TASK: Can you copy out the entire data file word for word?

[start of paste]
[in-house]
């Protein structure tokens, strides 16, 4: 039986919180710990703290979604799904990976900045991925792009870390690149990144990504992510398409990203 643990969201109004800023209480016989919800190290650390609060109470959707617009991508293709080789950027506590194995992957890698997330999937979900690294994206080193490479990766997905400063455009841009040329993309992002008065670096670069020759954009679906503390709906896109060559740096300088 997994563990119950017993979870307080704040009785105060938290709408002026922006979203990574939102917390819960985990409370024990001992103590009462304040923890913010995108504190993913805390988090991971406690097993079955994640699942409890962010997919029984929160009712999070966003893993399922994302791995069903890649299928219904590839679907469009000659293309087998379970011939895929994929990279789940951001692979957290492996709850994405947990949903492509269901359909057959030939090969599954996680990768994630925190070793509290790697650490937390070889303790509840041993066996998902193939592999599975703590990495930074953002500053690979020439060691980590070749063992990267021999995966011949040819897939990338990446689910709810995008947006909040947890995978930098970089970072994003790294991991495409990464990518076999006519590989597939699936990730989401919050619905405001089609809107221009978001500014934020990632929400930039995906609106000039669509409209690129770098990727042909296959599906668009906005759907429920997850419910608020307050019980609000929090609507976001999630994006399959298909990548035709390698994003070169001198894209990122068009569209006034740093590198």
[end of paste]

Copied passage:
[in-house]
């Protein structure tokens, strides 16, 4: 039986919180710990703290979604799904990976900045991925792009870390690149990144990504992510398409990203 643990969201109004800023209480016989919800190290650390609060109470959707617009991508293709080789950027506590194995992957890698997330999937979900690294994206080193490479990766997905400063455009841009040329993309992002008065670096670069020759954009679906503390709906896109060559740096300088 997994563990119950017993979870307080704040009785105060938290709408002026922006979203990574939102917390819960985990409370024990001992103590009462304040923890913010995108504190993913805390988090991971406690097993079955994640699942409890962010997919029984929160009712999070966003893993399922994302791995069903890649299928219904590839679907469009000659293309087998379970011939895929994929990279789940951001692979957290492996709850994405947990949903492509269901359909057959030939090969599954996680990768994630925190070793509290790697650490937390070889303790509840041993066996998902193939592999599975703590990495930074953002500053690979020439060691980590070749063992990267021999995966011949040819897939990338990446689910709810995008947006909040947890995978930098970089970072994003790294991991495409990464990518076999006519590989597939699936990730989401919050619905405001089609809107221009978001500014934020990632929400930039995906609106000039669509409209690129770098990727042909296959599906668009906005759907429920997850419910608020307050019980609000929090609507976001999630994006399959298909990548035709390698994003070169001198894209990122068009569209006034740093590198």